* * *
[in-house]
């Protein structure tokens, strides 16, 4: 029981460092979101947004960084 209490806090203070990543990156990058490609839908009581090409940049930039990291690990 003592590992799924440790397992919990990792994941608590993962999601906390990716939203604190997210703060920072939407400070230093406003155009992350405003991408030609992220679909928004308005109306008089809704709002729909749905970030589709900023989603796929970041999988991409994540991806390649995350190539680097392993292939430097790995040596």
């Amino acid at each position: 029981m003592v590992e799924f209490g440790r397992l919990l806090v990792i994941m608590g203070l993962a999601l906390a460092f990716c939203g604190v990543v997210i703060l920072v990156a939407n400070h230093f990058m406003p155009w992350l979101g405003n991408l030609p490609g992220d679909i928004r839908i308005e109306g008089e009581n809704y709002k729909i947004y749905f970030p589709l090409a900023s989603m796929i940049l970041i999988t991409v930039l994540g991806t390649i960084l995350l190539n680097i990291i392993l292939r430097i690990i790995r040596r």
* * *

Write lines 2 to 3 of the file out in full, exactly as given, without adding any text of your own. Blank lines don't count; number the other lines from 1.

């Protein structure tokens, strides 16, 4: 029981460092979101947004960084 209490806090203070990543990156990058490609839908009581090409940049930039990291690990 003592590992799924440790397992919990990792994941608590993962999601906390990716939203604190997210703060920072939407400070230093406003155009992350405003991408030609992220679909928004308005109306008089809704709002729909749905970030589709900023989603796929970041999988991409994540991806390649995350190539680097392993292939430097790995040596």
């Amino acid at each position: 029981m003592v590992e799924f209490g440790r397992l919990l806090v990792i994941m608590g203070l993962a999601l906390a460092f990716c939203g604190v990543v997210i703060l920072v990156a939407n400070h230093f990058m406003p155009w992350l979101g405003n991408l030609p490609g992220d679909i928004r839908i308005e109306g008089e009581n809704y709002k729909i947004y749905f970030p589709l090409a900023s989603m796929i940049l970041i999988t991409v930039l994540g991806t390649i960084l995350l190539n680097i990291i392993l292939r430097i690990i790995r040596r």